Superseding Indictment Filed Against Sinaloa Cartel Leader “El Mayo” Highlights Contrasting Paths of Father and Son

A new superseding indictment has been filed against Ismael Zambada Garcia, also known as “El Mayo,” the current top leader of the Sinaloa Cartel, which controls a significant portion of the illicit drug trade in Chicago. This development brings to light the divergent paths taken by El Mayo and his son, Jesús Vicente Zambada Niebla, also known as “El Vicentillo.” While El Mayo continues to lead the cartel, El Vicentillo has turned against his former associates and is now in witness protection, according to sources familiar with the matter.

The fifth superseding indictment, filed this week, underscores the information provided by El Vicentillo to authorities over the years. After pleading guilty to drug trafficking charges in November 2018, he was sentenced to 15 years in prison the following year. El Vicentillo’s cooperation has been instrumental in shedding light on the inner workings of the Sinaloa Cartel.

El Mayo, who has been under indictment in Chicago for fifteen years, remains a career fugitive with a $15 million U.S. bounty on his head. Despite his advanced age of 76, he continues to operate as the overlord of the cartel, which federal authorities claim controls 80 percent of cocaine, heroin, methamphetamine, and fentanyl sales in Chicago. El Mayo now faces a new indictment out of New York, further complicating his legal situation.

The capture of El Mayo is considered a long shot due to his alleged protection and likely hidden status. Jack Riley, a former head of the Drug Enforcement Administration outpost in Chicago, expressed skepticism about the possibility of apprehending El Mayo, citing the declining state of U.S.-Mexico relations and the cartel leader’s ability to stay one step ahead. Riley believes that El Mayo’s health is deteriorating, but his insulation and routine make it challenging to bring him to justice.

In contrast, El Vicentillo is believed to be in U.S. witness protection. On the day of his sentencing in 2019, the Chicago courthouse was heavily guarded. Recent reports suggest that he has been released from the Metropolitan Correctional Center in Chicago and may have been transferred to federal witness protection. Given the potential threats he faces, it is understandable that El Vicentillo would seek the safety provided by this program.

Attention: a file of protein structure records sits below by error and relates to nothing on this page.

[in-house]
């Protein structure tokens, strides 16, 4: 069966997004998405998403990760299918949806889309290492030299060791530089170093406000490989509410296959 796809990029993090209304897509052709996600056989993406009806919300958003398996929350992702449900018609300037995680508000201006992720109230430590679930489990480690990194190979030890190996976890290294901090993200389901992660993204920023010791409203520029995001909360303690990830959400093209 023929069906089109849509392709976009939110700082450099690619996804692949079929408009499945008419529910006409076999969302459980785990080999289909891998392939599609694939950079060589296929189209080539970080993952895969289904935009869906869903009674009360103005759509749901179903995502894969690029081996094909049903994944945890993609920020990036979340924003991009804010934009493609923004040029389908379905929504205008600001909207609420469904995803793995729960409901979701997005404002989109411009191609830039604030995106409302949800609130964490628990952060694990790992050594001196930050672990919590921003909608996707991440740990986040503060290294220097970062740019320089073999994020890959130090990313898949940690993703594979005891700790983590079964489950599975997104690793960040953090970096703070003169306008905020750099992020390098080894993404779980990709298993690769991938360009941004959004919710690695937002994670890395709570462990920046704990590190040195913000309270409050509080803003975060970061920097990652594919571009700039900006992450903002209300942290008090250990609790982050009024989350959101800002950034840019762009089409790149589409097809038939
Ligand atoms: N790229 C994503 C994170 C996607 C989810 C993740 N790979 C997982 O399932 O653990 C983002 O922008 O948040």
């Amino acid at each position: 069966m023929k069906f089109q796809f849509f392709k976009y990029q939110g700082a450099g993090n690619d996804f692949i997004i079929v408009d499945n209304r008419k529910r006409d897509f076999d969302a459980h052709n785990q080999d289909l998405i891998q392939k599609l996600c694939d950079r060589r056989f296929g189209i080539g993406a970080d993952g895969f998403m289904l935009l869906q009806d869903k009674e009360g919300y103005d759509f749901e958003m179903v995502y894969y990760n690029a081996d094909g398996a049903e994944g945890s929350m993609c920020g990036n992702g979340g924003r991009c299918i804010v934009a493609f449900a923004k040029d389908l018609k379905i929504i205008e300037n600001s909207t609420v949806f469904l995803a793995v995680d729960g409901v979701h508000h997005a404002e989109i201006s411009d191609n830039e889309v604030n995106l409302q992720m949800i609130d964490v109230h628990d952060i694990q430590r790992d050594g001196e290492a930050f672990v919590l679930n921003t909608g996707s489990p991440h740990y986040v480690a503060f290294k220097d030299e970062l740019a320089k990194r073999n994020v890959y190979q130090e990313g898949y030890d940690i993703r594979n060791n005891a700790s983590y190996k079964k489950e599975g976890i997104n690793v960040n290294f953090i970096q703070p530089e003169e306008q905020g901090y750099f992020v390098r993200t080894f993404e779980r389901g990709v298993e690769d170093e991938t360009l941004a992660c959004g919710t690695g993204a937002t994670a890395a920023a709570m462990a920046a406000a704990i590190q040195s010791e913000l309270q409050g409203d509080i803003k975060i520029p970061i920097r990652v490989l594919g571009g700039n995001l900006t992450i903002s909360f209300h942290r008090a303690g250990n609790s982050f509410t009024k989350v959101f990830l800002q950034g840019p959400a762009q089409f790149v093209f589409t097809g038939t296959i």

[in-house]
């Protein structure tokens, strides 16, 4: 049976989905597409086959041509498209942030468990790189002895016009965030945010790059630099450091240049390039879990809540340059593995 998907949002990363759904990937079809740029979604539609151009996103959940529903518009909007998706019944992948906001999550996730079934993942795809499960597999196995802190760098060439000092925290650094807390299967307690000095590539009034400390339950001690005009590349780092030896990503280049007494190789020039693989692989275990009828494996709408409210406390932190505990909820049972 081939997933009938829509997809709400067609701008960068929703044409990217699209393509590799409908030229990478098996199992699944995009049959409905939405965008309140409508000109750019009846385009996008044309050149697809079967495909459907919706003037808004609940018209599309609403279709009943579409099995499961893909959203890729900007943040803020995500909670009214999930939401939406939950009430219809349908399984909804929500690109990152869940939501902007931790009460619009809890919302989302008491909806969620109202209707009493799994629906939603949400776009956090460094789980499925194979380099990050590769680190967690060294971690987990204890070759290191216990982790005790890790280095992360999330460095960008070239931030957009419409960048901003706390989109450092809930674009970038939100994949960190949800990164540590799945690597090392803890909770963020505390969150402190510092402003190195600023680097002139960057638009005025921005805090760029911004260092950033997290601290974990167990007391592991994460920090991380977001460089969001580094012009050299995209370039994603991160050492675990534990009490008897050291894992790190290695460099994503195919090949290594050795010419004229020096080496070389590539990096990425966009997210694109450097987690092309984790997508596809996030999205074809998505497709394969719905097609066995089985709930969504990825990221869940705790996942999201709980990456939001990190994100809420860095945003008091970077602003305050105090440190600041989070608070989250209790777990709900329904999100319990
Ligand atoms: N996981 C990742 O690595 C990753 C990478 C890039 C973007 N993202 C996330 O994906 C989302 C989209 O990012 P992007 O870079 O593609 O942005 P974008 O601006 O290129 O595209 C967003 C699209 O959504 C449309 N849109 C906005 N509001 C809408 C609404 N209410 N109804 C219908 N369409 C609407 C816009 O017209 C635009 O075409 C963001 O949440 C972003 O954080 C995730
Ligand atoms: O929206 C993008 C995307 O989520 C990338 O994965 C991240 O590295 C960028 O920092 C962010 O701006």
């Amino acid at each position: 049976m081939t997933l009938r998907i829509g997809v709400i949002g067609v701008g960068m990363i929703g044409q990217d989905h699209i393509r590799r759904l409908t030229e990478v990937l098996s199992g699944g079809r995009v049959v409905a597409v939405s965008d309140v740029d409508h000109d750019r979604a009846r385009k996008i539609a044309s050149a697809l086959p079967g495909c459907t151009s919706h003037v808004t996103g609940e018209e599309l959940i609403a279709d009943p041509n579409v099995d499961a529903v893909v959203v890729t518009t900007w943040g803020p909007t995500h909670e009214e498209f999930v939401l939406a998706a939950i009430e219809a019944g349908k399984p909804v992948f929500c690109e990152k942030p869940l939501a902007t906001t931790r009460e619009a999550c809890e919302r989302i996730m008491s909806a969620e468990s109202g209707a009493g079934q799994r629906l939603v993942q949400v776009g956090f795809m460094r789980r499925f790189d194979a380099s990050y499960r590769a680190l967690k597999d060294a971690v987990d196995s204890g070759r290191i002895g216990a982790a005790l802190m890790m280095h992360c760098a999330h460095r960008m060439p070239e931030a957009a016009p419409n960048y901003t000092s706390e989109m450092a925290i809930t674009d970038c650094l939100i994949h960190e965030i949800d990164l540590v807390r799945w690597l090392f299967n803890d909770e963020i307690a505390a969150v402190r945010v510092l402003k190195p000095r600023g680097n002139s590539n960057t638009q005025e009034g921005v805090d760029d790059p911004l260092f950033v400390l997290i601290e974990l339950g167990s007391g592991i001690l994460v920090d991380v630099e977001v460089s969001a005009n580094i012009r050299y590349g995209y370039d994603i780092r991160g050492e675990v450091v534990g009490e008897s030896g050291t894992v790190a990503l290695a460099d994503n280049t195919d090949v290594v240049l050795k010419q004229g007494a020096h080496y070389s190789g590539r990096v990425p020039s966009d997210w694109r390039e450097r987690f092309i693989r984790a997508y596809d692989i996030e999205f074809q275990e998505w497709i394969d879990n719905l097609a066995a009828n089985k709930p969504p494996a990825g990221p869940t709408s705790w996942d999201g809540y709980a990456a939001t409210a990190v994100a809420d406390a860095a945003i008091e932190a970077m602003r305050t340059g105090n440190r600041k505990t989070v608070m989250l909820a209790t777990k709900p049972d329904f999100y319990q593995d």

Riley emphasized that El Vicentillo’s cooperation has led to additional indictments, making him a target for numerous enemies. Despite his father’s influence, alliances within the cartel have broken down since the arrest of El Chapo, further complicating the situation. Riley advocates for designating the Sinaloa Cartel as a terrorist organization, not just a drug trafficking group, due to the significant loss of life caused by their activities. Such a designation would enable more aggressive tactics against cartel leaders, both in the United States and Mexico.

Author: CrimeDoor

1 Response

  1. It is evident that the Sinaloa Cartel’s control over the illicit drug trade in Chicago poses a significant problem. To address this issue, law enforcement agencies should consider adopting a multi-faceted approach that goes beyond traditional enforcement tactics.

    One potential solution is to focus on disrupting the financial infrastructure that supports the Sinaloa Cartel’s operations. By targeting the money laundering networks and seizing their assets, authorities can severely cripple the cartel’s ability to operate and expand their influence.

    Additionally, it

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